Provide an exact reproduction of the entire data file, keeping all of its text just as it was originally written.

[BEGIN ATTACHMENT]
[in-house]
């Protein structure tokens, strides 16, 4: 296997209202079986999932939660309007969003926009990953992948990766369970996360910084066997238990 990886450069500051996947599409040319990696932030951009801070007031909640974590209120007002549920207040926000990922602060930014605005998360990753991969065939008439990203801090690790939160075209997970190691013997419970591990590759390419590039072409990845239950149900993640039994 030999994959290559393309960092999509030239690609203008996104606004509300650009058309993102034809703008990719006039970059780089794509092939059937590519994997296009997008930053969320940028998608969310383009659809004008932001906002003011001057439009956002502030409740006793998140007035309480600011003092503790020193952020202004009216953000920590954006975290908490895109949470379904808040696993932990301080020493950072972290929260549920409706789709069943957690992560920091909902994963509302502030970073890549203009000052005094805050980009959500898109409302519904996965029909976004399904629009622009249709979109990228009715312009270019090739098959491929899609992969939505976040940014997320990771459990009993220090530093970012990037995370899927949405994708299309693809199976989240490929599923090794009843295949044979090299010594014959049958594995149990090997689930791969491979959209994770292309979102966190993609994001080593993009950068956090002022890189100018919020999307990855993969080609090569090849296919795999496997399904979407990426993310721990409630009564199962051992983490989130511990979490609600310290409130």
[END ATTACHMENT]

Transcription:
[in-house]
């Protein structure tokens, strides 16, 4: 296997209202079986999932939660309007969003926009990953992948990766369970996360910084066997238990 990886450069500051996947599409040319990696932030951009801070007031909640974590209120007002549920207040926000990922602060930014605005998360990753991969065939008439990203801090690790939160075209997970190691013997419970591990590759390419590039072409990845239950149900993640039994 030999994959290559393309960092999509030239690609203008996104606004509300650009058309993102034809703008990719006039970059780089794509092939059937590519994997296009997008930053969320940028998608969310383009659809004008932001906002003011001057439009956002502030409740006793998140007035309480600011003092503790020193952020202004009216953000920590954006975290908490895109949470379904808040696993932990301080020493950072972290929260549920409706789709069943957690992560920091909902994963509302502030970073890549203009000052005094805050980009959500898109409302519904996965029909976004399904629009622009249709979109990228009715312009270019090739098959491929899609992969939505976040940014997320990771459990009993220090530093970012990037995370899927949405994708299309693809199976989240490929599923090794009843295949044979090299010594014959049958594995149990090997689930791969491979959209994770292309979102966190993609994001080593993009950068956090002022890189100018919020999307990855993969080609090569090849296919795999496997399904979407990426993310721990409630009564199962051992983490989130511990979490609600310290409130």